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Information iconVisitor services specialists. Anahuac National Wildlife Refuge in Texas. (Photo: USFWS)

A career with us might be just what you’re looking for if you’re passionate about science, water quality, nature, air quality, fish, birds, mammals, reptiles, amphibians, native plants or education.

No surprises there.

It also might be the ticket if you’re into law enforcement, information technology, maintenance, real estate, engineering, cartography, finance and budgeting.

The range of work U.S. Fish and Wildlife Service employees do at national wildlife refuges — or in support of them — is extraordinary. It can be extraordinarily rewarding, too. This page introduces you to a few of our people and their work. It also provides practical information about how to find a job like theirs for yourself.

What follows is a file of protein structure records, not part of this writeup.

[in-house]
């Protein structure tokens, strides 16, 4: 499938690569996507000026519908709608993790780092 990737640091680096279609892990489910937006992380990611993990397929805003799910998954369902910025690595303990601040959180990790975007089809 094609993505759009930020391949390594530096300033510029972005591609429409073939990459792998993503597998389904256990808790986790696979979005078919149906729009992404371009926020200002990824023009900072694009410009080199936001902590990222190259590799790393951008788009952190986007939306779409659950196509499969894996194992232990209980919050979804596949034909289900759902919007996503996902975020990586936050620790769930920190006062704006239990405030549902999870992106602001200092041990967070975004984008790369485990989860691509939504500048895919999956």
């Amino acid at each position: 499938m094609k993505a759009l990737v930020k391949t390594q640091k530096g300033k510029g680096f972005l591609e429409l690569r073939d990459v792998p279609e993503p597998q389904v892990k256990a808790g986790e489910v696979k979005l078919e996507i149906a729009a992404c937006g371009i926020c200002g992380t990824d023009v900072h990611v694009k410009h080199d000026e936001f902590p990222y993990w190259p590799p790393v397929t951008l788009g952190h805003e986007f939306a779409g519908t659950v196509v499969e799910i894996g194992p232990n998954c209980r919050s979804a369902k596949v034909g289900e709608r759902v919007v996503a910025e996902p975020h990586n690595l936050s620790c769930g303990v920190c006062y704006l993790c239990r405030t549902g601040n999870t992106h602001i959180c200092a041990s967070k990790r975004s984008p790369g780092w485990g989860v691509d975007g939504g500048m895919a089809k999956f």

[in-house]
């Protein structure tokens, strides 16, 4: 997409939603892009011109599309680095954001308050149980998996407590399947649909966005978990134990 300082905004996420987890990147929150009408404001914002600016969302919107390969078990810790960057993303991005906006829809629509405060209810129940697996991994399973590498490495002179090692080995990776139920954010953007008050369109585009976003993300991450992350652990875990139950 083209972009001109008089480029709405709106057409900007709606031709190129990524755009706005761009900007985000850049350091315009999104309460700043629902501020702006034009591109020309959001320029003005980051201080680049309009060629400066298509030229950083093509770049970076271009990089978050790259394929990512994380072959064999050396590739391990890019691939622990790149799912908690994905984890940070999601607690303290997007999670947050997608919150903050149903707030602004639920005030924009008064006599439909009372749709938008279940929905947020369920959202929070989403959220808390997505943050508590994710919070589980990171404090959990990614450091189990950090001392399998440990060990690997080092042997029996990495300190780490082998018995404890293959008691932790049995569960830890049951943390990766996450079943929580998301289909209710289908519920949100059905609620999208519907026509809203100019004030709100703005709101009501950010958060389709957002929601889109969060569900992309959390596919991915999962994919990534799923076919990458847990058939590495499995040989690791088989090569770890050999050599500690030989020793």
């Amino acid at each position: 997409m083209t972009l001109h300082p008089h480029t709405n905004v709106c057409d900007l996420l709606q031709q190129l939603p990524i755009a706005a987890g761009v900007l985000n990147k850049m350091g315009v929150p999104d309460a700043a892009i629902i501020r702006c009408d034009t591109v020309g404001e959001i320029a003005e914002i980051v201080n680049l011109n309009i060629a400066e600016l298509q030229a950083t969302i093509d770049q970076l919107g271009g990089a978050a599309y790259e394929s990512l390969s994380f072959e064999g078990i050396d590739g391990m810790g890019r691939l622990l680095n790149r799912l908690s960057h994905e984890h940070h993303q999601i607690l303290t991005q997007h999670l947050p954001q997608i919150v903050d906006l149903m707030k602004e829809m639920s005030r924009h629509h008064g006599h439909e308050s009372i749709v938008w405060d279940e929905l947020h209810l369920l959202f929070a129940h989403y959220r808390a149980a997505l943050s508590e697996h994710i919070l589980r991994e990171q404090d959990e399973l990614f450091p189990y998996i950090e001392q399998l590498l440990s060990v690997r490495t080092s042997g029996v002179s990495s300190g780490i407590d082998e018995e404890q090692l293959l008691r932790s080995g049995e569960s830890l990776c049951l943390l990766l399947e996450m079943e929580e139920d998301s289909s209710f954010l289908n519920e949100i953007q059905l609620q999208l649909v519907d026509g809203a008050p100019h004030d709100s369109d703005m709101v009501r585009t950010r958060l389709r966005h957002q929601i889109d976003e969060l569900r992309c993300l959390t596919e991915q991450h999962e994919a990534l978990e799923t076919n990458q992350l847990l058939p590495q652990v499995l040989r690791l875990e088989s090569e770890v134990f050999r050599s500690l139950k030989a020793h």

Six Jobs You Might Love

Visitor Services Specialist

Jessica Jia has been a visitor services specialist at Anahuac National Wildlife Refuge in Texas since 2018. For more than half a decade before that, she was a full-time student who squeezed several U.S. Fish and Wildlife Service internships into her education. Her job is sometimes called refuge ranger or, formally, park ranger.

Jessica Jia field Texas Woodland Wildlife Expo

What she loves about the job:
“The fact that I am encouraged to learn and grow, and I have the opportunity to be creative.”

What’s most interesting and rewarding about it:
“The variety of work — from trail trimming to website management to partner programs. It’s never the same job each week. And I find it rewarding to help people feel welcome and cared for.” 

What’s most challenging about it:
“Deciding how to best spend my energy can be a big challenge. There are many plates spinning at all times.”
 

Skills you must have to succeed at it:
You need adaptability, kindness and a persevering optimism.”

Animal she identifies with: